Friday, January 1, 2010

Process

Happy New Year to everyone!

It seems like making a post about your process is the cool thing to do. So when I painted my Christmas card I took a few pictures as I went along. I didn't go to great length to get good photos of the process, but they give you a pretty good idea what is going on.

First, I made a few corrections to the drawing that I posted earlier. Once I scan it into Photoshop I adjust the color of the line to either a warm or cool color depending on the painting. I basically do a quick color study under the line drawing in photoshop. I set the basic values and colors at this step. For this painting everything has kind of purple cast to keep that cool feeling. You could go a lot further at this point than I did, but I prefer to do most of the work in paint.

After I'm done in Photoshop I printed it out on some 13x19 Epson water color paper. I gave a few quick coats of workable fixatif. The ink in my printer is very waterproof or else you have to really coat it with workable fixatif. Then I stretch it like you would any other type of watercolor paper.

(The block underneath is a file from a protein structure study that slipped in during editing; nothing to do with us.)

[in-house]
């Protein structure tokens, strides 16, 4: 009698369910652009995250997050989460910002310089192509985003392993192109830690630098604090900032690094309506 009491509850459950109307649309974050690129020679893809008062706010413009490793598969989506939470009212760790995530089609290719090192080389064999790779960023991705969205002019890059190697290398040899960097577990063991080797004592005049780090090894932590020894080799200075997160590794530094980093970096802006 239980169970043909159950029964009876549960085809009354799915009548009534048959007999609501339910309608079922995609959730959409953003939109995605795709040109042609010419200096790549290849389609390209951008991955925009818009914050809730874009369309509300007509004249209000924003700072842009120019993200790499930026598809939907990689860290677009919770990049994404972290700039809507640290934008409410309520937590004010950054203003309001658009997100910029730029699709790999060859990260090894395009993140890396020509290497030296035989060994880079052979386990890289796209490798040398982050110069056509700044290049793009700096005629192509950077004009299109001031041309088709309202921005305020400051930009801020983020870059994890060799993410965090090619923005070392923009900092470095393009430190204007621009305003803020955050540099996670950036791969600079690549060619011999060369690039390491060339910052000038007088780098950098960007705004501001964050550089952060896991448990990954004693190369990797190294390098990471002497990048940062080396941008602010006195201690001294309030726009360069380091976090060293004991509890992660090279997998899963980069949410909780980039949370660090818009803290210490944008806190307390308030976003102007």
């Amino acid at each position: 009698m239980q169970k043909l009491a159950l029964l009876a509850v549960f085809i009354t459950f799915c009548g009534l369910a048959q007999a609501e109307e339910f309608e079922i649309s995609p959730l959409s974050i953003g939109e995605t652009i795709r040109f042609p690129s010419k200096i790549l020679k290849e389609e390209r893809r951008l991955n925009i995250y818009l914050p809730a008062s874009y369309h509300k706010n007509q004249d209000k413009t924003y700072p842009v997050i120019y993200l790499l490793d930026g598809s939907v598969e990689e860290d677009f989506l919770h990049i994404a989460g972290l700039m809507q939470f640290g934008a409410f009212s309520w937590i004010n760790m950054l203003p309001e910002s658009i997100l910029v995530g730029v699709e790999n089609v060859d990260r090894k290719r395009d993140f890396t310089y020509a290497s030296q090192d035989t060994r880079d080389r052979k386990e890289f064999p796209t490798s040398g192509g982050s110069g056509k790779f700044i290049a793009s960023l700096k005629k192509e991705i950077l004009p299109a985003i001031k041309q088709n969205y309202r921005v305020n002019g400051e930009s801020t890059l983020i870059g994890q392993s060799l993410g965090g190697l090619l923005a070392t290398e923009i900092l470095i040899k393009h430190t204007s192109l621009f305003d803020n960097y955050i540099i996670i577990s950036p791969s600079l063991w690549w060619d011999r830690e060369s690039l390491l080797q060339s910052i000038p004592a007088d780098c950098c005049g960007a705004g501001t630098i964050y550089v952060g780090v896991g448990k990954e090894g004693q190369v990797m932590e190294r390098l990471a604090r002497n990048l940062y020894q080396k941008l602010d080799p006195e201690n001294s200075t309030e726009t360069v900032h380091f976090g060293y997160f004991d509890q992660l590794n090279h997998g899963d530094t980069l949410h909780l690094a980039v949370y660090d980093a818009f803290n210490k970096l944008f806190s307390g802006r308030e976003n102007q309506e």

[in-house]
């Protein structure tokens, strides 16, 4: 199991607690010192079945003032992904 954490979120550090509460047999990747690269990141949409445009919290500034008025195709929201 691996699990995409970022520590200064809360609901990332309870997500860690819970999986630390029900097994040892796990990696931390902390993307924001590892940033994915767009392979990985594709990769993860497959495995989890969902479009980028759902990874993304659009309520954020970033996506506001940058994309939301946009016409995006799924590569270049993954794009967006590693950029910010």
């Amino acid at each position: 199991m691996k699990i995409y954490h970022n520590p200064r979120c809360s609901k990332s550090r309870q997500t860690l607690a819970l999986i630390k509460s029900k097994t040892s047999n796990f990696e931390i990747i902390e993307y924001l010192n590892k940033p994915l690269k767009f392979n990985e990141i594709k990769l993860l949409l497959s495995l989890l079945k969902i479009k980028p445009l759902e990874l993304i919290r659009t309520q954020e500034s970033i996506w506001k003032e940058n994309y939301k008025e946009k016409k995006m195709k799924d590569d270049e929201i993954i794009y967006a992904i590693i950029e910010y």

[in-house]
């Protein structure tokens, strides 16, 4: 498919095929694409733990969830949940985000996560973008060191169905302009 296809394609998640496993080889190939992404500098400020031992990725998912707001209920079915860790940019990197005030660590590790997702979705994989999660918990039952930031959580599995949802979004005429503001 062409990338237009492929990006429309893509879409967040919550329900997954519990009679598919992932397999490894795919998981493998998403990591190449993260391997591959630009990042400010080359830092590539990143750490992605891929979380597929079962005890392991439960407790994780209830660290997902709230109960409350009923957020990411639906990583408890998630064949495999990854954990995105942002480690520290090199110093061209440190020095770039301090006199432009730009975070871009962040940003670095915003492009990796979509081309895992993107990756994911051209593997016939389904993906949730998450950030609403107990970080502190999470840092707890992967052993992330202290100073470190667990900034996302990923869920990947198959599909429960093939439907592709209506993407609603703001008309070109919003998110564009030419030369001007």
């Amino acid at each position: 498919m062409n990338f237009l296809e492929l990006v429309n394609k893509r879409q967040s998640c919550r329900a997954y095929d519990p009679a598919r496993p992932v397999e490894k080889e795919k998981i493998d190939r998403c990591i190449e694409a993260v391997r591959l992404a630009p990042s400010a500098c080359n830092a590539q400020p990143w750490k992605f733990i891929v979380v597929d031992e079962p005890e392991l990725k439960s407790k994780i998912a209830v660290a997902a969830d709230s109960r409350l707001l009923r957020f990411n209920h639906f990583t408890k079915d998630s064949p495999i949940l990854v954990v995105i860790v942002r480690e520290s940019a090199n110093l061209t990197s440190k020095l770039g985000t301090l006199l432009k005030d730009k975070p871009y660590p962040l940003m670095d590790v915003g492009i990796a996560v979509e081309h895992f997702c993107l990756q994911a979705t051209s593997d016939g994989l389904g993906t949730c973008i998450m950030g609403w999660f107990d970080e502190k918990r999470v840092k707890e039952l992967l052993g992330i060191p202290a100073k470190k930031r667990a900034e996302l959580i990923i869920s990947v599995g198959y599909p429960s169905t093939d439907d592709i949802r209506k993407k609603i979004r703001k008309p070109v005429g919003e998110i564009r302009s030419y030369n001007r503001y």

In the end pretty much all of the digital painting won't be visible, but it helps to speed up the process, and gives you some direction. I use acrylics and usually start from the furthest point and work my way forward. For me it helps me keep control of values, and you don't have to worry about painting around things as much. Also if I paint the funnest things first then I run out of motivation to paint everything else.
Here's a detail where you can see that I'm not very concerned about over painting things in the foreground.

I keep moving forward. The buildings are a good example of how in paint I refine things but the digital color still peeks through here and there. Basically the same concept as toning a canvas.
The values are off in this picture, but at this point I'm starting to refine the main characters.
Once everything is painted I spend a little more time making all the small adjustments. I could do this forever and would more than likely eventually end up ruining the painting. So after a bit I usually stop myself and call it finished. (click on the image to see it a little bigger).

Here are a couple details shots.

3 comments:

Kerry said...

This is so cool. I guess I just imagined you sitting down to a plain white paper and painting until you get what I end up seeing as the finished project. Thanks for sharing some of your process - no wonder you spend 20 hours a day working!!

Frank said...

beautiful piece!
great to see the process.

Alexandre HONORĂ© said...

realy nice ! i enjoy the step by step of a picture. Thanks for showing us the process of your work !